Nearly a month went by without any new posts, despite my recent statements about blogging in earnest. I found that teaching writing classes not only involved lots of time grading papers but also focused my interest on writing. I'm actually writing a lot in various journals and notebooks, but was not focusing in the short run on material I wanted to post here. Finally, in the month of July, I managed to resume my average of one post per day for the month. I plan to surpass that volume from here on out. What I post here, combined with my daily writing in journals, is mostly fine-tuning what I hope to publish in a memoir about my experiences in education as student, parent, teacher, supporter and critic.
Meanwhile, I am still available for guiding local nature hikes. Contact me at firstname.lastname@example.org to inquire about rates and parameters of time, distance, and personal needs regarding matters of health and fitness.
I have been teaching since 1965 and have recently joined the English Department as an Associate Faculty member at Feather River College. Recently taught Nature Literature in America and am currently teaching Interpersonal Communication and Basic Reading and Writing.
The floral abundance on Table Mountain at this time of year is truly awesome. First impressions are made by the panoramas which must contain millions of flowers. As we began our walk (Saturday, March 26) we soon began looking downward, both to spot individual species to photograph and to avoid tripping as most of the table top is covered with little cubes and random-shaped basalt. We stayed off well-trodden paths for several reasons, to be explained later. Click on any photograph for an enlarged view. Identifications and comments will follow shortly.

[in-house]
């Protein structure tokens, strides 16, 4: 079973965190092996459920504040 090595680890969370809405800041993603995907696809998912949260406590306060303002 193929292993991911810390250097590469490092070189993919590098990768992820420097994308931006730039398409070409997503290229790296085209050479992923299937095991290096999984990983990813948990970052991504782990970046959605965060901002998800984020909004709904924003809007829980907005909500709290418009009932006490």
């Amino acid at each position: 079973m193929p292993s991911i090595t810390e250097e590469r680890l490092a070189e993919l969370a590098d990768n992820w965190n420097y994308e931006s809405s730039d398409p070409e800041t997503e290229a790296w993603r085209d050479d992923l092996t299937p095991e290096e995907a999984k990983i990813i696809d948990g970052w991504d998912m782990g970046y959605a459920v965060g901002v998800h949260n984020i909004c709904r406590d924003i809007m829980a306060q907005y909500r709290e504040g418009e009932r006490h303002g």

It's dense patches of mixed species like this (above) that set my mind wandering between the near and the far. It's hard to take in acres of this sort of abundance, so I get down on the ground and single out individual flowers for close-ups and to discover details, including visiting bugs, many of which are likely pollinators. When I stand up again, my mind wanders over the expanse of flowers and beyond to the sky, the cloud patterns, and beyond that to who knows what? Sometimes I feel like Thoreau felt in Chapter 9 of Walden when he writes about "two fish on one hook." The prominent red flowers in the photo are Owl Clover. Click on the photo for a closer look.
According to the Wildflowers of Table Mountain authors, Bird's Eye Gilia is rarely found singly, so the one above was a special treat. It was the first one I saw on this hike. But soon afterwards, we encountered the more familiar situation - dense clusters over hundreds of square feet (below).
Likewise, the Meadow Foam, here just a few blossoms at the edge of a creek, but mostly encountered in huge expanses at the edges of creeks on Table Mountain, then covering acres of meadow land off the mountain on the way to Chico.
The Dwarf Monkeyflower is a special type of bright red that results in "noise" on the camera's sensor. The edges of petals in the photos tend to be a little blurry, or more accurately, seem to glow.
These yellow composites (below) are Yellow Carpet, Blennosperma nanum. Until Spencer helped me out, I realized that I never before distinguished between these and the better-known Goldfields, Lasthenia californica. Once I learned the difference, I became more aware of the habitat difference and was able to distinguish them from a distance.
This next plant is Johnnytuck or Butter and Eggs, Triphysaria eriantha. It's probably best to call it Johnnytuck, if you don't do scientific names, because there are several different plants that are known as Butter and Eggs.
The Filaree, or Stork's Bill, seems spectacular to me because we have a species in the Quincy area whose seed pods seldom exceed 2" in length while the species on Table Mountain have seeds over 4" long.
When I first saw the scene below, I thought I had found one of the main flowers I was seeking, the Bitterroot, but on closer inspection it was somebody's idea of hiding a plastic bag, otherwise known s litter. Later on the hike, we did end up finding lots of Bitterroot. That will be in the next "chapter."